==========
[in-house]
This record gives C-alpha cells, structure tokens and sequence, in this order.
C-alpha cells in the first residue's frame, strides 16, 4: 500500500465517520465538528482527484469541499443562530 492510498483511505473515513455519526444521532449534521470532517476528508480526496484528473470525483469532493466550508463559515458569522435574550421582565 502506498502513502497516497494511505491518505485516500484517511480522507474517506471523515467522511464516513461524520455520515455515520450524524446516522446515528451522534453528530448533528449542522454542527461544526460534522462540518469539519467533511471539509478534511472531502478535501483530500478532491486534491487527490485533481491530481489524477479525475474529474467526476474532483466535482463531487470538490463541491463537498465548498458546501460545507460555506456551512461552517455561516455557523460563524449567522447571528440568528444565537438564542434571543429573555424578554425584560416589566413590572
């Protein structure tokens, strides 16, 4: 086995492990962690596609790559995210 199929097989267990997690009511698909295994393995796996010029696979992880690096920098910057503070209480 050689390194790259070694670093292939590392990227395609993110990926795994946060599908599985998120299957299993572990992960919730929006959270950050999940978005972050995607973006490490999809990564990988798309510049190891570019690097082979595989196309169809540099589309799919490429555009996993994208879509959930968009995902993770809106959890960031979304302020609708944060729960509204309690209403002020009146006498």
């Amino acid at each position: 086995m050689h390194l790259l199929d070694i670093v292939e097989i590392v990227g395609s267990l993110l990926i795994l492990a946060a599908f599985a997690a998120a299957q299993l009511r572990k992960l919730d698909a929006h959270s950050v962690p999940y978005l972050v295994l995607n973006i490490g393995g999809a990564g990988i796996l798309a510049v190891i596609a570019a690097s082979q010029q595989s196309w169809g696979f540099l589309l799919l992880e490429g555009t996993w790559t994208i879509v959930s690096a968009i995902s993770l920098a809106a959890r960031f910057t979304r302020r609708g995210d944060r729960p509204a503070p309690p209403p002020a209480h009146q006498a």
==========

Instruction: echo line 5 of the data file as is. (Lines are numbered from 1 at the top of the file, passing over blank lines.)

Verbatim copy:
């Amino acid at each position: 086995m050689h390194l790259l199929d070694i670093v292939e097989i590392v990227g395609s267990l993110l990926i795994l492990a946060a599908f599985a997690a998120a299957q299993l009511r572990k992960l919730d698909a929006h959270s950050v962690p999940y978005l972050v295994l995607n973006i490490g393995g999809a990564g990988i796996l798309a510049v190891i596609a570019a690097s082979q010029q595989s196309w169809g696979f540099l589309l799919l992880e490429g555009t996993w790559t994208i879509v959930s690096a968009i995902s993770l920098a809106a959890r960031f910057t979304r302020r609708g995210d944060r729960p509204a503070p309690p209403p002020a209480h009146q006498a």